8th October 2007, 11:25
The thread about 'Iron Mike' highlighted some of the early and not always successful attempts at building a reliable and accurate autopilot.
Today with the high cost of bunkers poor steering ability will enevitably cost money. Many autopilots are now very complex with a variety of sensor interfaces such as the Gyrocompass, Magnetic or fluxgate Compass, GPS Receiver, Log and sometimes also Sea temperature, GPS receiver, ECDIS for track control and even a anemometer input.
I know its not a nostalgia question but I would be interested to know if, considering all those inputs and complexity, the reliablity and steering accuracy has in real terms really been achieved?
(Not Iron Mike) (Jester)
8th October 2007, 17:42
It seems that there is too much complexity built into modern machinery.
People are shocked when things fail these days, but as an Engineer I'm always amazed when things work (*))
8th October 2007, 18:27
I agree, over complexity just requires a skilled technician to fix it. I wonder if the sea-going techs are kept up to date with the latest technology i.e. manufacturers courses, company paid training etc?
8th October 2007, 20:03
I remember on one of Jebsens small North Sea bulkies - mv Clydenes - we had a Decca Auto-Pilot (can't remember the model). Must have been an inherent design fault allowing too much voltage across the command relay contacts (should have been limited to 24 volts but was far in excess of this).
After a couple of voyages they started "pitting" (build up of carbon deposits due to sparking) - then, you've guessed it - one day in a fjord the starboard relay got stuck - sent a voltage down to the steering gear and away we went, merrily merrily in a starb'd circle!!
I never trusted an auto-pilot for many years after that.
8th October 2007, 20:34
I remember sailing on one coaster and her autopilot was one of those with the dial imposed on a compass rose (might have been a Decca?). Anyway, unlike many modern AP's which lock onto your current heading when you switch over from manual, you did of course have to physically reset this thing otherwise you'd take off in whatever direction as it tries to resume the previous AP course.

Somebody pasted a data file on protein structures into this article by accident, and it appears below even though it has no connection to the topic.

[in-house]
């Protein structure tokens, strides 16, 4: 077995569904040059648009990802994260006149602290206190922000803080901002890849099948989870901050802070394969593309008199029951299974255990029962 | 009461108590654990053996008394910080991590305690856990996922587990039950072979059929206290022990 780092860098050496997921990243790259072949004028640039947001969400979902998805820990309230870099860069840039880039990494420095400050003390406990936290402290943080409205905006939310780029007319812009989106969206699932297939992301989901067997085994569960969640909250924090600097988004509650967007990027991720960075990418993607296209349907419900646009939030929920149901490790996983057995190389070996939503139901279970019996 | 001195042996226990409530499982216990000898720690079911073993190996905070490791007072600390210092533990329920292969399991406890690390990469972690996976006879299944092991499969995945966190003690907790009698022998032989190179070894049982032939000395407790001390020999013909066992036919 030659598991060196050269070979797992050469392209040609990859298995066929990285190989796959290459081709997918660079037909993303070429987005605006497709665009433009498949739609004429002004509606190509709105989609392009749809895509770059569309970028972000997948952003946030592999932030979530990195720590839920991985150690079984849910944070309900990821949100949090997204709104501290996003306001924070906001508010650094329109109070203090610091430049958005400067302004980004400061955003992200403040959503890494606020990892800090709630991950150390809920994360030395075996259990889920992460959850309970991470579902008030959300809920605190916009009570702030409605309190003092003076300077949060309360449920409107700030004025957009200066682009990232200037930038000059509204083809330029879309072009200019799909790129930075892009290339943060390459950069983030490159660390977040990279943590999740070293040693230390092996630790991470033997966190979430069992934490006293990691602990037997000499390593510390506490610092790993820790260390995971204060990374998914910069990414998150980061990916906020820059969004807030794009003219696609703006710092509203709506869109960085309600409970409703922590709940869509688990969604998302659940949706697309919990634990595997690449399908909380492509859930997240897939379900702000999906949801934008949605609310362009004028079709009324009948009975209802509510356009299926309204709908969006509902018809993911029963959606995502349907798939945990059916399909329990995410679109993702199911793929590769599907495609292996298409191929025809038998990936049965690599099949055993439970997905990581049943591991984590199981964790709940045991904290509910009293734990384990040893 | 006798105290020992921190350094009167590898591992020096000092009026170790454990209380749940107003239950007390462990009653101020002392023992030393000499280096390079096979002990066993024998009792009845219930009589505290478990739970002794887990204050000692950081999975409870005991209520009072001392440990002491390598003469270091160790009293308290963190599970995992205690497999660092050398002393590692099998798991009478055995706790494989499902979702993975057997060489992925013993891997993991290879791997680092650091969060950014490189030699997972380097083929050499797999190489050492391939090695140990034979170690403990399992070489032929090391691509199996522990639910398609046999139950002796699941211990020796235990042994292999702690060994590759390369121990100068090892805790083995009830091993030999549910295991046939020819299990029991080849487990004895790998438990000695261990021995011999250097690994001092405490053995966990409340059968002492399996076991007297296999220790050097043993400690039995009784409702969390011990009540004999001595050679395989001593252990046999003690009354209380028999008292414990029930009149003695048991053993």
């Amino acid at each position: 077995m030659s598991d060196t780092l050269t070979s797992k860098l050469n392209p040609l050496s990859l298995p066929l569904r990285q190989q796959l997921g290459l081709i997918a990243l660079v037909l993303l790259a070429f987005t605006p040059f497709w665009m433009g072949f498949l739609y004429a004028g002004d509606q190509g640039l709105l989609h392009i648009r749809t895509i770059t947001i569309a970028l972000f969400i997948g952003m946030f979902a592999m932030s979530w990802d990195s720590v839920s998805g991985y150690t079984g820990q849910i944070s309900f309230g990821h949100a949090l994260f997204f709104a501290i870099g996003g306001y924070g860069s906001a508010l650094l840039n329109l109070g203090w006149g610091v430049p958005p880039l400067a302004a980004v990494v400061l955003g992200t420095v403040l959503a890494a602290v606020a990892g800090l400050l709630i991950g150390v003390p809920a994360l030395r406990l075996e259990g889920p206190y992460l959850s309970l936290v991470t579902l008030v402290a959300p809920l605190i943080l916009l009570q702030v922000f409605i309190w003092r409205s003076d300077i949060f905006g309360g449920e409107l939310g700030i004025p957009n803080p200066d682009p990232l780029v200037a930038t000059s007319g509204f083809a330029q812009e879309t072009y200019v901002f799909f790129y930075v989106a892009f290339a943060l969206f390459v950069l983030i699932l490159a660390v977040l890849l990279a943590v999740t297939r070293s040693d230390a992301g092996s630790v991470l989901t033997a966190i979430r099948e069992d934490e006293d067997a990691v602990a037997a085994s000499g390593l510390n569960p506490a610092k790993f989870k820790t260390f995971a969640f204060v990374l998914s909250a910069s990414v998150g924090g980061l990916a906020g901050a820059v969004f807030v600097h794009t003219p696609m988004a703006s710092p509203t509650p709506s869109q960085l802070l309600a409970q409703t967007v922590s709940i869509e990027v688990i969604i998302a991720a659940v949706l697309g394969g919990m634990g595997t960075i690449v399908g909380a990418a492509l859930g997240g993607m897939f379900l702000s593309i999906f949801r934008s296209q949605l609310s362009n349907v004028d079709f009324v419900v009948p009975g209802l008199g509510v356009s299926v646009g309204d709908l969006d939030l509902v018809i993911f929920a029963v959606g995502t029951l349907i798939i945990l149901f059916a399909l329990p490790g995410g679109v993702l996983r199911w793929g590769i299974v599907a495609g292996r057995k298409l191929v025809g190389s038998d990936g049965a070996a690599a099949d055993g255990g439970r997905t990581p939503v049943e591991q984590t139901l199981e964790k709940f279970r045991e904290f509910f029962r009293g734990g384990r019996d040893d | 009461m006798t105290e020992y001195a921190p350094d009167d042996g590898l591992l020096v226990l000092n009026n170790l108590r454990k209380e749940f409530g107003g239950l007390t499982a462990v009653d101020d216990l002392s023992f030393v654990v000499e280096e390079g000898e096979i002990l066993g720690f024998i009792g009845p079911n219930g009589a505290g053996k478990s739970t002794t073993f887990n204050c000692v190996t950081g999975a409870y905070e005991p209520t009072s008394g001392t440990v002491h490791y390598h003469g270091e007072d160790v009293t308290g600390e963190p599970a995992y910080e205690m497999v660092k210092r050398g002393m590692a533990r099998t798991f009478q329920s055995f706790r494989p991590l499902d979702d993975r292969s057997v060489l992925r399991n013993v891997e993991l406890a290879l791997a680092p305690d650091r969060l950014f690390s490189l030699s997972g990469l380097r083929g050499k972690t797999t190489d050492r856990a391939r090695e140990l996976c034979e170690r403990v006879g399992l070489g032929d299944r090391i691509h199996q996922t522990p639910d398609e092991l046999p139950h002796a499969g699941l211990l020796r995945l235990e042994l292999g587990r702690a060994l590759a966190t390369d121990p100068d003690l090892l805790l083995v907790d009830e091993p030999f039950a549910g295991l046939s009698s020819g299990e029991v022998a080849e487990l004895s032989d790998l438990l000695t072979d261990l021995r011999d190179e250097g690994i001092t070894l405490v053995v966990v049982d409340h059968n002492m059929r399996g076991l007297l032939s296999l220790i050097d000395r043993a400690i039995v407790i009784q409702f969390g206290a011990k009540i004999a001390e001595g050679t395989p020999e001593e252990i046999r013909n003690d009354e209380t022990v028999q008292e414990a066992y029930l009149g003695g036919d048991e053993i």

Well, it had to happen that someone would forget at some point and the place was the Tyne! We'd just dropped the Pilot inside the breakwaters (think it was a bit poor outside) and as soon as he stepped off, the Old Man switched her over into automatic, just as we were about to go through the piers (a couple of ship lengths away). She did of course try to resume the earlier course, which happened to be a reciprocal of what we were steering (we'd knocked it off in the same place inbound), and so off she went at full rudder to starboard. Cue absolute pandemonium on the bridge as we tried to reset the steering and the Old Man threw the engine astern.
We got her back and got her through the piers no problem though - luckily!
Aye, the parentage of said Autopilot was certainly questioned that day, and the heart skipped a beat (or two).
Had to have a few beers afterwards to 'steady the nerves'. As you do.. LOL
Happy days on the coast!
8th October 2007, 21:40
I have to say I sailed with some of the best auto pilots there was, human beings. Some seamen I sailed with were brilliant, with wakes as straight as a ram rod, mind you there were others not so hot, but in the main I found that most seamen were excellent on the wheel, took a pride in their steering and also knew their shipmates would have a say if they were not.
9th October 2007, 00:26
Talking about autopilots, yes the best one is the human one. But if set correctly the autopilot uses a lot less rudder and relieves us of having a man on the wheel all the time. Thee days we have to do with less manpower and that is something that is out of our hands. Coming back to the autopilot, these things hardly ever need servicing. The only Planned Mainitenence job that comes up regularly was dusting the controls! But the settings on it are the crucial part. I have seen many Masters I have sailed with fiddling with the controls to try and get the ship to steer a straight line in the middle of the Pacific. I have failed to understand why it is so necessary to get the ship to steer a straight line in the middle of the Pacific? In coastal waters where the seas are calmer they steer very well.